On Sept. 3, the NHL and the National Hockey League Players’ Association (NHLPA) reached an agreement with the International Ice Hockey Federation (IIHF) to allow NHL players to compete in the 2022 Beijing Winter Olympics from Feb. 4 – 20. That means Ottawa Senators fans will not get their regular fix of NHL hockey in the dead of winter – just when they need it most.
Some Senators fans would like to see Canada boycott the games because the Chinese government took Canadians Michael Spavor and Michael Kovrig hostage to force the country to cancel the extradition of Huawei Technologies Co. Ltd. executive Meng Wanzhou to the USA for violating US sanctions against Iran. Despite the political tension, most Canadians want to see best-on-best hockey again at the Olympics, which includes the NHL.
Although it took until the last minute to agree to let their players compete in Beijing, the NHL recognizes that China is a huge business opportunity for the league. It would be difficult to pass up a chance to showcase their talent. Barring the withdrawal of NHL players from the games due to a worsening Covid-19 situation, here are six Senators I think Ottawa fans may be able to watch in Beijing.
Calgary Flames’ Jacob Markstrom and the Vegas Golden Knights’ Robin Lehner are likely a lock to be Team Sweden’s goalies in Beijing. Still, the 23-year-old Gustavsson could get a look to be the third goaltender.
He will face tough competition for that spot from the Boston Bruins’ Linus Ullmark and former Senator Marcus Hogberg, who left the nation’s capital as a free agent to sign with Linkoping HC of the Swedish Hockey League (SHL) in June.
I know Senators fans are lighting their hair on fire that Tkachuk is not a sure bet to make Team USA, but hear me out. Next to Canada, the United States has the deepest talent pool of any other Olympic hockey team. What’s more, as big a star as Tkachuk is in Ottawa he plays for what has been up to now one of the worst teams in the NHL in a small hockey market. American fans just won’t be clamouring for him to suit up for Team USA.
All of this means Tkachuk is probably not guaranteed a spot on the American roster. If he does make the team, he will likely be a fourth-liner.
Even so, there is a strong case for putting Tkachuk in a stars and stripes sweater. At just 21 years old, the 2020 NHL All-Star has 198 NHL games under his belt and is a 20-plus-goal scorer. His 6-foot-4, 212-pound frame combined with his tenacious style would bring fire to the American side, especially if he played on the same line as his brother Matthew Tkachuk of the Flames.
Tkachuk brings international experience to Team USA, having captained their 2017 team to a gold medal at the IIHF World U18 Championship. He also played in the 2018 World Junior Ice Hockey Championships. He will be a big part of Team USA’s future, and it would be hard to leave him off a Beijing-bound plane in February.
To claim that any player other than goaltender Carey Price (Montreal Canadiens) or centre Connor McDavid (Edmonton Oilers) is a lock for Team Canada is a mug’s game. Canada is so deep in talent that they could put together two or three teams with a legitimate shot at winning the Olympic tournament. That is why I hesitated to call Chabot a lock to wear the maple leaf.
Even so, the 24-year-old is considered one of the NHL’s top defencemen. His time with Canada’s Olympic team is now. This year, he, along with other young blueliners, will likely replace the old guard of Drew Doughty, Duncan Keith and Shea Weber, who battled valiantly for Canada in past Olympics.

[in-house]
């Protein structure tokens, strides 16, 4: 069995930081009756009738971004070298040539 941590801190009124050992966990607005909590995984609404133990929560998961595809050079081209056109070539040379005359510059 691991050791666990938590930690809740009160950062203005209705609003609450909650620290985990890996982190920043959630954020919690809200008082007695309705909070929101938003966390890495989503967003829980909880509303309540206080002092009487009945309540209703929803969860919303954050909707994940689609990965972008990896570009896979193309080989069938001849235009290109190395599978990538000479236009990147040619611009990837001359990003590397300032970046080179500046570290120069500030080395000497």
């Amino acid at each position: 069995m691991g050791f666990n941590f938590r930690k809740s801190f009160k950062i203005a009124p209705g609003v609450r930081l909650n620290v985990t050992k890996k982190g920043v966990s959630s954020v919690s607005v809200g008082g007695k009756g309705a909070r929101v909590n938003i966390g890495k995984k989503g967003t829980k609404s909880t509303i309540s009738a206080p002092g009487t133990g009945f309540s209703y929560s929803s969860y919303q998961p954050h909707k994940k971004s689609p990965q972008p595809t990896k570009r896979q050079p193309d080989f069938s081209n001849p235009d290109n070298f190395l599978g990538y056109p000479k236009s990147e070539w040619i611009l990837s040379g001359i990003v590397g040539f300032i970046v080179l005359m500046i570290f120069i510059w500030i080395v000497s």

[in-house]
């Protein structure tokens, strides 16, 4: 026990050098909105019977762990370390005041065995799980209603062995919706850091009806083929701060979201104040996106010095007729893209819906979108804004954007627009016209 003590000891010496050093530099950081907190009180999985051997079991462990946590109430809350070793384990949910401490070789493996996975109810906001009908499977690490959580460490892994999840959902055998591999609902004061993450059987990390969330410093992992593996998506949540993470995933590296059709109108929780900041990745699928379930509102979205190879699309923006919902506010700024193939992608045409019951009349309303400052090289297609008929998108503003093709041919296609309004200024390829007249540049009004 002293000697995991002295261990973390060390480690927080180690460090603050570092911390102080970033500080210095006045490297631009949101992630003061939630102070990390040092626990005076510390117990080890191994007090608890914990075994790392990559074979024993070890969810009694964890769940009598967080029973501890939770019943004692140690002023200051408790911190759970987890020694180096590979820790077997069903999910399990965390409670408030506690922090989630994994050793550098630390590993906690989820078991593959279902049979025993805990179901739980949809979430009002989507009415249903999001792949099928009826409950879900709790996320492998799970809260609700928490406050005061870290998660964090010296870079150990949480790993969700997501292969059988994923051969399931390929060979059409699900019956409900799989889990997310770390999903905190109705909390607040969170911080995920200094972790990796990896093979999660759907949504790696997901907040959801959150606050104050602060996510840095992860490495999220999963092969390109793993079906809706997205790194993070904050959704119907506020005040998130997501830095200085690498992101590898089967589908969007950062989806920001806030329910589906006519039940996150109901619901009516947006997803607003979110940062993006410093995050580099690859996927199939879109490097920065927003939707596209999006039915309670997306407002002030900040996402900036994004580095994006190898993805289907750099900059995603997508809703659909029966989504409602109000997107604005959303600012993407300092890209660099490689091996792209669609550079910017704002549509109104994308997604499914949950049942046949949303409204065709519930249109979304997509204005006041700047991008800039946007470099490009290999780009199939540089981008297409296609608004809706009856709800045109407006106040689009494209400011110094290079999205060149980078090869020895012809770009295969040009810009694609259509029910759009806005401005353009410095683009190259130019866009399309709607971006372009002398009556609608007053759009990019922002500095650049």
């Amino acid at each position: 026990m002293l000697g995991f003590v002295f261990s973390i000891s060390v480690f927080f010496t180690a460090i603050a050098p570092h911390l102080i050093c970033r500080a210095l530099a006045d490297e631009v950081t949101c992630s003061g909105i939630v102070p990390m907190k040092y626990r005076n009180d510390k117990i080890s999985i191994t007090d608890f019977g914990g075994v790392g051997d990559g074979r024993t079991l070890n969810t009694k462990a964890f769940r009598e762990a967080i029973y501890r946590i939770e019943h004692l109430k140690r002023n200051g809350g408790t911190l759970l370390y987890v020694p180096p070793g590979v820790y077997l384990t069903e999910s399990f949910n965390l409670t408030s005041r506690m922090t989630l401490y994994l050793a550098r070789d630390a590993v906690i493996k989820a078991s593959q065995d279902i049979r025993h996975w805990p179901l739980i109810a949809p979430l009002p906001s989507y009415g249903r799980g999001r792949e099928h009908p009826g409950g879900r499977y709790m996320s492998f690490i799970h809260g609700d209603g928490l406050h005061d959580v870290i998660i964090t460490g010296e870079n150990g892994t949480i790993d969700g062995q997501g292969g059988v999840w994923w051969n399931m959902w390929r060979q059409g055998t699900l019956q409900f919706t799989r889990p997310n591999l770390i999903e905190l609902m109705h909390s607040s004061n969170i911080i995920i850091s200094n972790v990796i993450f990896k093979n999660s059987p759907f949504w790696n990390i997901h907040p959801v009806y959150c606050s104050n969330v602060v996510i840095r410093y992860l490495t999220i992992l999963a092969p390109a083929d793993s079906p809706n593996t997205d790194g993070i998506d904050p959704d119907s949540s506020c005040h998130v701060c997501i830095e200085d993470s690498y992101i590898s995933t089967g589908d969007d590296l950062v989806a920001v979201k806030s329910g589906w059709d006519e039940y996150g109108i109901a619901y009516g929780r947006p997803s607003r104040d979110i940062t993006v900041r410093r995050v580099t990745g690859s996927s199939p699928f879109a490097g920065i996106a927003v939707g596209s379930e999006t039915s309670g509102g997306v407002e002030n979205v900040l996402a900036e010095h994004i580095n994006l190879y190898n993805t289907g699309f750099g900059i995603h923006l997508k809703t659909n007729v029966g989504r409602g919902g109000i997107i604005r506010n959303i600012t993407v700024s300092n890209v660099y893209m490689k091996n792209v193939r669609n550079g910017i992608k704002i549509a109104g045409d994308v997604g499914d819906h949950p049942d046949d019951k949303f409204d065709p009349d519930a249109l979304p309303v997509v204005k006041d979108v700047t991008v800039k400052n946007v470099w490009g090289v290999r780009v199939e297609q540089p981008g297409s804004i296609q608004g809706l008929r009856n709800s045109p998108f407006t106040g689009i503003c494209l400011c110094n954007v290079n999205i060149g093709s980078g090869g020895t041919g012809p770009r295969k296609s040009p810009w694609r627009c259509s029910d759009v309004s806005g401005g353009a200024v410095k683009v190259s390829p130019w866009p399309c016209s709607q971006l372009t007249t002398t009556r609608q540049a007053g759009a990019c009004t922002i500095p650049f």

One of nine German players in the NHL, Stutzle, the 19-year-old star, takes a back seat only to the Oilers’ Leon Draisaitl in goals scored last season (12), assists (17) and average ice time per game (15:44).
With the exception of Draisaitl, no other German came close to these numbers. Case closed.
The 29-year-old veteran of both the Kontinental Hockey League (KHL) and the NHL logged the third-highest points and average ice time of any Russian NHL defenceman last season.
A veteran of 317 KHL games, 336 in the NHL and years of representing Russia in international competition, the 6-foot-2, 195-pound blueliner is one of the best rearguards available to the Russian Olympic Committee (ROC) – the team under whose banner Russian players must compete because their country was sanctioned by the International Olympic Committee for its long tradition of doping its athletes.
The 25-year-old Zub notched 14 points in 47 games with the Senators last season ranked fifth among the 13 Russian blueliners in the NHL.
The 6-foot-2, 198-pound defender has extensive experience in the KHL (256 games) and has competed in various international tournaments including the 2018 Pyeongchang Winter Olympics where he was instrumental in helping The Olympic Athletes from Russia win the gold medal.
Not all NHL fans will be happy the 2022 Beijing Winter Olympics will interrupt the 2021-22 NHL season. However, for most hockey fans, watching their national team pursue Olympic gold in an international tournament that brings together the best in the game is an exceptional experience. It’s what most of them insisted the NHL deliver.
Paul covers the Calgary Flames, the Ottawa Senators and the OHL’s Ottawa 67s for The Hockey Writers (THW). He also hosts the Flames Faceoff show for THW’s Podcast Network.
Paul has been sought for media interviews for the thoughtful pieces he has written on hockey’s response to the major social and political issues of the day including the place of gay players in the game. Paul is also known for his interesting perspectives on the key issues and challenges facing the teams he follows.
Of his work with THW, Paul says, “I love to tell stories about the game of hockey and the personalities – both past and present, who have made it the greatest game on the planet!”
Follow him on Twitter at @pquinney